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S. Korea military says THAAD could intercept Rodong missiles fired at steep angle

All News 17:17 July 21, 2016

SEOUL, July 21 (Yonhap) -- South Korea's military said Thursday that the advanced U.S. anti-missile system that will be in place by the end of 2017 can intercept a mid-range Rodong ballistic missile fired at a steep angle and heading for the southern port city of Busan.

The defense ministry's analysis comes a day after the North said it conducted its latest ballistic missile launch with the aim of practicing pre-emptive strikes against ports and airfields in the South.

"Even if North Korea intentionally fires a mid-range Rodong missile at a very steep angle in order to strike Busan, simulations have shown that we can shoot it down using the Terminal High-Altitude Area Defense (THAAD)," a ministry official said.

The altitude of a Rodong missile fired in Hwangju, south of Pyongyang, will be around 100-150 kilometers when it passes over Seongju, which has been tapped by Seoul to host the THAAD battery. Seongju lies 296 km southeast of Seoul.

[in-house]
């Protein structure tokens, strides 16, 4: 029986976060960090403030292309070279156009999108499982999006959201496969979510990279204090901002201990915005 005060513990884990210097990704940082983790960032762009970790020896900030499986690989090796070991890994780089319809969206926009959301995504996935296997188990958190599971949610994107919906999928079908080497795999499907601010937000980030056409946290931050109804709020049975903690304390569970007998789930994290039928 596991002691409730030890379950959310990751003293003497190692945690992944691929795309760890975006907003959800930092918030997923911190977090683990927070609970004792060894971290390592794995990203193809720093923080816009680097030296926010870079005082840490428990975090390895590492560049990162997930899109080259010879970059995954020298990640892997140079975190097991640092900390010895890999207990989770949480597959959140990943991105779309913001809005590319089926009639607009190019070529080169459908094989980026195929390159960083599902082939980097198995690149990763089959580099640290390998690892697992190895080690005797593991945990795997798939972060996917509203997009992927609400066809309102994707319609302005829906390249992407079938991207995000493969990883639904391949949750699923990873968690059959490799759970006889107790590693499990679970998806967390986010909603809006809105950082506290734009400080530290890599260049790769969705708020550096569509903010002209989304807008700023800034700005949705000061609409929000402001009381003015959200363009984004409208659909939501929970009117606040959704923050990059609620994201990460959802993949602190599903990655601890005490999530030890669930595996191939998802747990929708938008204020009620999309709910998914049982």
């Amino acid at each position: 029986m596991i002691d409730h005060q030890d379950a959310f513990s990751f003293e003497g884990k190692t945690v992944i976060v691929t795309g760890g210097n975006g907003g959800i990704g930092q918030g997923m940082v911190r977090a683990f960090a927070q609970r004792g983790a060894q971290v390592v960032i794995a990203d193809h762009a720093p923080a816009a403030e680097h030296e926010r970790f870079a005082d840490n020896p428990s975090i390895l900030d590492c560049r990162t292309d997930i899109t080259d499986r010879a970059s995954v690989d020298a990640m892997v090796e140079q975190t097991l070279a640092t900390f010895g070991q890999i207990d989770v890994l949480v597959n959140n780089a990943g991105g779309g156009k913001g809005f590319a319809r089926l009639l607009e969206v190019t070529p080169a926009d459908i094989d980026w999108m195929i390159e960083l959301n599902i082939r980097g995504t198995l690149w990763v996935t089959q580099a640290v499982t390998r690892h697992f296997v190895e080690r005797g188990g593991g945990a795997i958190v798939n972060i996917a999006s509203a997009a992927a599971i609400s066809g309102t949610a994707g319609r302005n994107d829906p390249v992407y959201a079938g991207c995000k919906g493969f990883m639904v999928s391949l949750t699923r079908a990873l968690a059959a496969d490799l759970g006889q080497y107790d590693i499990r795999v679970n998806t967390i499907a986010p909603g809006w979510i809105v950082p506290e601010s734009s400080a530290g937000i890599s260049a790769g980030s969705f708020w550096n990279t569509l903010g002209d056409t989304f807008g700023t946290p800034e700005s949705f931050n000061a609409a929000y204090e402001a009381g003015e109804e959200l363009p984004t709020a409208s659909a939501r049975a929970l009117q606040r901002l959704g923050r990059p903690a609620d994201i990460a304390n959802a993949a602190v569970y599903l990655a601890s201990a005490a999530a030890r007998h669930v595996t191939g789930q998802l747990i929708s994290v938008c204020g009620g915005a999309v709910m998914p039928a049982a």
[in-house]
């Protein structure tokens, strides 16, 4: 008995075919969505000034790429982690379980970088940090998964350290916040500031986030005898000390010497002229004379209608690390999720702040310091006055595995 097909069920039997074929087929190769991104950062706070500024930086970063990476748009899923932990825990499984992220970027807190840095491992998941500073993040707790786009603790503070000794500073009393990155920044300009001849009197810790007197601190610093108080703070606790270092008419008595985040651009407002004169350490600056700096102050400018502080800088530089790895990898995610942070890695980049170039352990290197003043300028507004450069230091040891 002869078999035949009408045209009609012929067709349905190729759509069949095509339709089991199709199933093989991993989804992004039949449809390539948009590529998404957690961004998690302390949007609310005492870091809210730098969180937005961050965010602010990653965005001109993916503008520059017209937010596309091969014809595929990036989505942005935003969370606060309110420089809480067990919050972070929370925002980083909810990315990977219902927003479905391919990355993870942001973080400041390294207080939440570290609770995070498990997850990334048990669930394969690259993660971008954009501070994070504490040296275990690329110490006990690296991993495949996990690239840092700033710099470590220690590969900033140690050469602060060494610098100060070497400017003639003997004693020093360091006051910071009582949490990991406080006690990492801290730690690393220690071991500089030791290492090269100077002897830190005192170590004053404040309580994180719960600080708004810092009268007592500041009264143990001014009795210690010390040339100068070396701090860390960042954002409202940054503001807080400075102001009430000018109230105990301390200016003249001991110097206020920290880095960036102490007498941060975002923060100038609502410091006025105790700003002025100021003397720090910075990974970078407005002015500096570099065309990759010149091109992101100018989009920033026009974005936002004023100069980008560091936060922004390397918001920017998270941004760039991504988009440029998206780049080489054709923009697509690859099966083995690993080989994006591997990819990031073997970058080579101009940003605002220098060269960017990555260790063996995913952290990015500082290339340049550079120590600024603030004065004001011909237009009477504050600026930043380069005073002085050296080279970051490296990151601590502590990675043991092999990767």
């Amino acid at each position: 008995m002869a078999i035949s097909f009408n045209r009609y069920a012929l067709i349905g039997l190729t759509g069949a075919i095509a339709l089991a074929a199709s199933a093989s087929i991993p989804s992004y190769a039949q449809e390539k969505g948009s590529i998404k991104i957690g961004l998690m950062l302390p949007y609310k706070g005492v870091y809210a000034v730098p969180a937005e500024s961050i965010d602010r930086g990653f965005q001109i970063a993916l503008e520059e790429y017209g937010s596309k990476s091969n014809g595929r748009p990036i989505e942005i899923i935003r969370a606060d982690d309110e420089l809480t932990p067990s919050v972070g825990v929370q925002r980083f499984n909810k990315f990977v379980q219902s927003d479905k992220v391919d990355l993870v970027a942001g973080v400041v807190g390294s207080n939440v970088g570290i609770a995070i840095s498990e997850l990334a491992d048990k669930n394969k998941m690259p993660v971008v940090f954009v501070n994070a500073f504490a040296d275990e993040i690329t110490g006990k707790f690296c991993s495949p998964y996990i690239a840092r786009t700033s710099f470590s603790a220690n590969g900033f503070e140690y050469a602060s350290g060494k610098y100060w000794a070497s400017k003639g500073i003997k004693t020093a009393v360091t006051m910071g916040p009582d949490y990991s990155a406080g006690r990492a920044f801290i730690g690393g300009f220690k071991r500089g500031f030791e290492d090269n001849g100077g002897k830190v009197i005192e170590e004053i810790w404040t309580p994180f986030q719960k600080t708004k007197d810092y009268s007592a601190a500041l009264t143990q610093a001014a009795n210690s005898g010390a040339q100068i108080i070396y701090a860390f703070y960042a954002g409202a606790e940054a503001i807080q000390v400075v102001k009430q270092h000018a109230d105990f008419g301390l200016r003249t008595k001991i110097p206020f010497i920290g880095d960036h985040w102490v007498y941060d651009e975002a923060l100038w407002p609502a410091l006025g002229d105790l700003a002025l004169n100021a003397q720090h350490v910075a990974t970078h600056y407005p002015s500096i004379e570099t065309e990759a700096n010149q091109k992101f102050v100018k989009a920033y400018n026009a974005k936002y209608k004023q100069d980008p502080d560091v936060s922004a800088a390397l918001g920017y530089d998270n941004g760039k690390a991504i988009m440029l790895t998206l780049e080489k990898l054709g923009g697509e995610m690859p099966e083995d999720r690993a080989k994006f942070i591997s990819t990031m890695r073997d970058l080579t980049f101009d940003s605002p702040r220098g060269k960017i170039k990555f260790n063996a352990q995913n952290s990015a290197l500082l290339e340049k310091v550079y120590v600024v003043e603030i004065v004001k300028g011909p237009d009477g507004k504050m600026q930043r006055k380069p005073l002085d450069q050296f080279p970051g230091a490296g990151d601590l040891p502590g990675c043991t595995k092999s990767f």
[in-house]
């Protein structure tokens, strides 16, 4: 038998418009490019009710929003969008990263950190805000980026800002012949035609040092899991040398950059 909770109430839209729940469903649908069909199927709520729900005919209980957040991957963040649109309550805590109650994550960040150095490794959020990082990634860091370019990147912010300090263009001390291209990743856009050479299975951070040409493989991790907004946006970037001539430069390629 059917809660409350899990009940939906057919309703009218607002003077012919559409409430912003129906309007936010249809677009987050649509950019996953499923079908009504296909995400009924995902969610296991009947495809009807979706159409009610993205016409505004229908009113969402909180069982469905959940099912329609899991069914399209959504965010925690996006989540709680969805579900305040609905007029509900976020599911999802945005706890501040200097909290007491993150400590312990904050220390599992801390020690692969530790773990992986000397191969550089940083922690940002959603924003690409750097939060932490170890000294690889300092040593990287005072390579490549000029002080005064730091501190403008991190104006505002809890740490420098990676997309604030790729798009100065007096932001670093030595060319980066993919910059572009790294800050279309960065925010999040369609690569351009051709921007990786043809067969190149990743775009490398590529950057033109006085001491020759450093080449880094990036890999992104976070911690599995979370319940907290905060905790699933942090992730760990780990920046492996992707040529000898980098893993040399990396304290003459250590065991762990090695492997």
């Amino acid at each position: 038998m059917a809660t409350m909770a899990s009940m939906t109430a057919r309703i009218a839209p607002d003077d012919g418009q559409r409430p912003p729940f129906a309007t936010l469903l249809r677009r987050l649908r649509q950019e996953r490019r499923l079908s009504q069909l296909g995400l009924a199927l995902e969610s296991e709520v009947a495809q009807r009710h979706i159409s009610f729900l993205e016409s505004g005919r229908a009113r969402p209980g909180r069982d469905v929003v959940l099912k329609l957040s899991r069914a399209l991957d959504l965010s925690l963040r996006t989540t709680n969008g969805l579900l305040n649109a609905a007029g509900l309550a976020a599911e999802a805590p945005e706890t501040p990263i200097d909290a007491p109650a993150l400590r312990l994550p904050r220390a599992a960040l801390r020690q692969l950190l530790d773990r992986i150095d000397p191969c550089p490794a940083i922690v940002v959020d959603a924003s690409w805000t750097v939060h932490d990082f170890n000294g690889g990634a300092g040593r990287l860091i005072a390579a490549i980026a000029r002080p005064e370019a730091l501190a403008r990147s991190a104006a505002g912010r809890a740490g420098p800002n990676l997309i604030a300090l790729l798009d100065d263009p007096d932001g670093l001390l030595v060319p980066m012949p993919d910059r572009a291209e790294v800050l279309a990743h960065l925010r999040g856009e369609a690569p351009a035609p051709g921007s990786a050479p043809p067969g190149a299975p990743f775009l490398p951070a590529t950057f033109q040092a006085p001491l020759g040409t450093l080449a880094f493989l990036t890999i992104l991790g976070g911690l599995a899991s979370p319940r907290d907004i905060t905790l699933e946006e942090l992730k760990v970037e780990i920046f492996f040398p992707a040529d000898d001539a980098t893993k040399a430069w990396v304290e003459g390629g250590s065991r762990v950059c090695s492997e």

The analysis is based on the assumption that the North will intentionally reduce the range of the Rodong from 1,300 km to just 600 km by shooting it higher into the air.

The ministry said Rodong's altitude is within the engagement envelope of THAAD, making it possible to knock it out of the sky. On the other hand, existing Patriot missile batteries with an operation altitude of 15-40 km are just not able to make such an intercept.

On Tuesday, Pyongyang test-fired three missiles -- two Scud and one Rodong -- in an apparent "armed protest" against Seoul's decision early this month to deploy a THAAD battery to counter growing nuclear and missile threats from the North.

"The drill was conducted by limiting the firing range under the simulated conditions of making pre-emptive strikes at ports and airfields in the operational theater in South Korea, where the U.S. imperialists' nuclear war hardware is to be hurled," North Korea said in an English dispatch carried by the Korean Central News Agency.

A photo released by the North showed missiles heading for various parts of South Korea, including Busan, the country's No. 1 port.


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